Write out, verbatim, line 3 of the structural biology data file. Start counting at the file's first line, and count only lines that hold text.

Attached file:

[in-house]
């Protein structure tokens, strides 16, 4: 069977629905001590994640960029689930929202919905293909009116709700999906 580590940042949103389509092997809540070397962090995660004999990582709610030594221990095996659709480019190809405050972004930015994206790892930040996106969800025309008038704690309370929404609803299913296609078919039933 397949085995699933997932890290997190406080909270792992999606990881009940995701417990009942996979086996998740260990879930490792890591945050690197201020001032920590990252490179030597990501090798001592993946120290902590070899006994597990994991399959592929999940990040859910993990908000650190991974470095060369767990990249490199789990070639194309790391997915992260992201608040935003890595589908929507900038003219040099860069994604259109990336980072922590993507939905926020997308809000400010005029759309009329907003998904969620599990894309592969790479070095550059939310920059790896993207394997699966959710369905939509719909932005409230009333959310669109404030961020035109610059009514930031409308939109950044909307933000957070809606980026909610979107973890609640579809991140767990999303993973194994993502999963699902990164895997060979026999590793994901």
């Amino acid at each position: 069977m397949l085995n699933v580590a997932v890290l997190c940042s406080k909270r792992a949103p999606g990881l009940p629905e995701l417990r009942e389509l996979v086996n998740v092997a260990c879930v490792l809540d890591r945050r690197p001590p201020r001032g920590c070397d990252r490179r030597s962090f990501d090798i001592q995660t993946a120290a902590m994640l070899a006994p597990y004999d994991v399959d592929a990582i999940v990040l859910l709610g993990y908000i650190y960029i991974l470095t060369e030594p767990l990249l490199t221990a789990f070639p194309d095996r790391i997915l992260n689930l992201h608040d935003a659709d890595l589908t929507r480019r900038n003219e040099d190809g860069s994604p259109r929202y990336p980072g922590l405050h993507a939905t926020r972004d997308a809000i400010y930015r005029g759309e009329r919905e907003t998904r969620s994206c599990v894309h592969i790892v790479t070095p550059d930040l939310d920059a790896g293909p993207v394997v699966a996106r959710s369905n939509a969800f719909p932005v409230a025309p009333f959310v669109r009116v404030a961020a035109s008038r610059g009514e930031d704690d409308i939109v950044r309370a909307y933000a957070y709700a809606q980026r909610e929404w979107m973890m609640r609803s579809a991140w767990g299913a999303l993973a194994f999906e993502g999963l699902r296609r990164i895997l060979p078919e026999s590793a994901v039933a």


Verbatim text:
């Amino acid at each position: 069977m397949l085995n699933v580590a997932v890290l997190c940042s406080k909270r792992a949103p999606g990881l009940p629905e995701l417990r009942e389509l996979v086996n998740v092997a260990c879930v490792l809540d890591r945050r690197p001590p201020r001032g920590c070397d990252r490179r030597s962090f990501d090798i001592q995660t993946a120290a902590m994640l070899a006994p597990y004999d994991v399959d592929a990582i999940v990040l859910l709610g993990y908000i650190y960029i991974l470095t060369e030594p767990l990249l490199t221990a789990f070639p194309d095996r790391i997915l992260n689930l992201h608040d935003a659709d890595l589908t929507r480019r900038n003219e040099d190809g860069s994604p259109r929202y990336p980072g922590l405050h993507a939905t926020r972004d997308a809000i400010y930015r005029g759309e009329r919905e907003t998904r969620s994206c599990v894309h592969i790892v790479t070095p550059d930040l939310d920059a790896g293909p993207v394997v699966a996106r959710s369905n939509a969800f719909p932005v409230a025309p009333f959310v669109r009116v404030a961020a035109s008038r610059g009514e930031d704690d409308i939109v950044r309370a909307y933000a957070y709700a809606q980026r909610e929404w979107m973890m609640r609803s579809a991140w767990g299913a999303l993973a194994f999906e993502g999963l699902r296609r990164i895997l060979p078919e026999s590793a994901v039933a």